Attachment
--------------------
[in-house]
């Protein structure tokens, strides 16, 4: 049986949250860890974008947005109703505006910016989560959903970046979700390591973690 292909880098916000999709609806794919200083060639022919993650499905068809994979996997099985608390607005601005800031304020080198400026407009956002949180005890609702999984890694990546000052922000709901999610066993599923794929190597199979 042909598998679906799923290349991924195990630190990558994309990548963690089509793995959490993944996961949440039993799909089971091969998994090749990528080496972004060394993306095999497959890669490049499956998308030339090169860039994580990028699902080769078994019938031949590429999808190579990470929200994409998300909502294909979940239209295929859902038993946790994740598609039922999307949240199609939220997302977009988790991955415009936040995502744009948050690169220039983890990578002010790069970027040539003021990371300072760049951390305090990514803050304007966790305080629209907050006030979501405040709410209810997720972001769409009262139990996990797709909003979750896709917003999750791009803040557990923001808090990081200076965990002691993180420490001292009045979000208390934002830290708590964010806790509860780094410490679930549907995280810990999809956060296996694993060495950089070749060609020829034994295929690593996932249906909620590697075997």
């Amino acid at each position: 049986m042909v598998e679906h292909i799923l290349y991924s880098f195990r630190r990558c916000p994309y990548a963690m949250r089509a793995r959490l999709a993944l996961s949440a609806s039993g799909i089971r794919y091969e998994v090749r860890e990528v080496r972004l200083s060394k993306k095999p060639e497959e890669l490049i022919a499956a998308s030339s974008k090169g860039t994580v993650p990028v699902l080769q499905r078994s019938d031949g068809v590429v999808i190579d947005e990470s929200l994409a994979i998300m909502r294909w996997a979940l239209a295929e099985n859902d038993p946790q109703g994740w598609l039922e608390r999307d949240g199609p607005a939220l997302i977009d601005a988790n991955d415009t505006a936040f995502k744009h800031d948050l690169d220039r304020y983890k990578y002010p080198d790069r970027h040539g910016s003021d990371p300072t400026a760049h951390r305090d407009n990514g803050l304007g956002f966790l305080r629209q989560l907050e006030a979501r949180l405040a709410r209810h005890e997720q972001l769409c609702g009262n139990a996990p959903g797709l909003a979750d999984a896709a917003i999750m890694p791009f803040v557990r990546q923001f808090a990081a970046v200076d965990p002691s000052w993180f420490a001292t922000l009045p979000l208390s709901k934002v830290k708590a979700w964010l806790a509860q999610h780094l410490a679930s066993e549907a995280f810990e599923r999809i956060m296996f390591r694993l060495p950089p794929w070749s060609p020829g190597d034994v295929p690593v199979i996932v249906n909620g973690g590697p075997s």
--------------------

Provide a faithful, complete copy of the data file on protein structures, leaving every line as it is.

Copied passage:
[in-house]
């Protein structure tokens, strides 16, 4: 049986949250860890974008947005109703505006910016989560959903970046979700390591973690 292909880098916000999709609806794919200083060639022919993650499905068809994979996997099985608390607005601005800031304020080198400026407009956002949180005890609702999984890694990546000052922000709901999610066993599923794929190597199979 042909598998679906799923290349991924195990630190990558994309990548963690089509793995959490993944996961949440039993799909089971091969998994090749990528080496972004060394993306095999497959890669490049499956998308030339090169860039994580990028699902080769078994019938031949590429999808190579990470929200994409998300909502294909979940239209295929859902038993946790994740598609039922999307949240199609939220997302977009988790991955415009936040995502744009948050690169220039983890990578002010790069970027040539003021990371300072760049951390305090990514803050304007966790305080629209907050006030979501405040709410209810997720972001769409009262139990996990797709909003979750896709917003999750791009803040557990923001808090990081200076965990002691993180420490001292009045979000208390934002830290708590964010806790509860780094410490679930549907995280810990999809956060296996694993060495950089070749060609020829034994295929690593996932249906909620590697075997």
């Amino acid at each position: 049986m042909v598998e679906h292909i799923l290349y991924s880098f195990r630190r990558c916000p994309y990548a963690m949250r089509a793995r959490l999709a993944l996961s949440a609806s039993g799909i089971r794919y091969e998994v090749r860890e990528v080496r972004l200083s060394k993306k095999p060639e497959e890669l490049i022919a499956a998308s030339s974008k090169g860039t994580v993650p990028v699902l080769q499905r078994s019938d031949g068809v590429v999808i190579d947005e990470s929200l994409a994979i998300m909502r294909w996997a979940l239209a295929e099985n859902d038993p946790q109703g994740w598609l039922e608390r999307d949240g199609p607005a939220l997302i977009d601005a988790n991955d415009t505006a936040f995502k744009h800031d948050l690169d220039r304020y983890k990578y002010p080198d790069r970027h040539g910016s003021d990371p300072t400026a760049h951390r305090d407009n990514g803050l304007g956002f966790l305080r629209q989560l907050e006030a979501r949180l405040a709410r209810h005890e997720q972001l769409c609702g009262n139990a996990p959903g797709l909003a979750d999984a896709a917003i999750m890694p791009f803040v557990r990546q923001f808090a990081a970046v200076d965990p002691s000052w993180f420490a001292t922000l009045p979000l208390s709901k934002v830290k708590a979700w964010l806790a509860q999610h780094l410490a679930s066993e549907a995280f810990e599923r999809i956060m296996f390591r694993l060495p950089p794929w070749s060609p020829g190597d034994v295929p690593v199979i996932v249906n909620g973690g590697p075997s």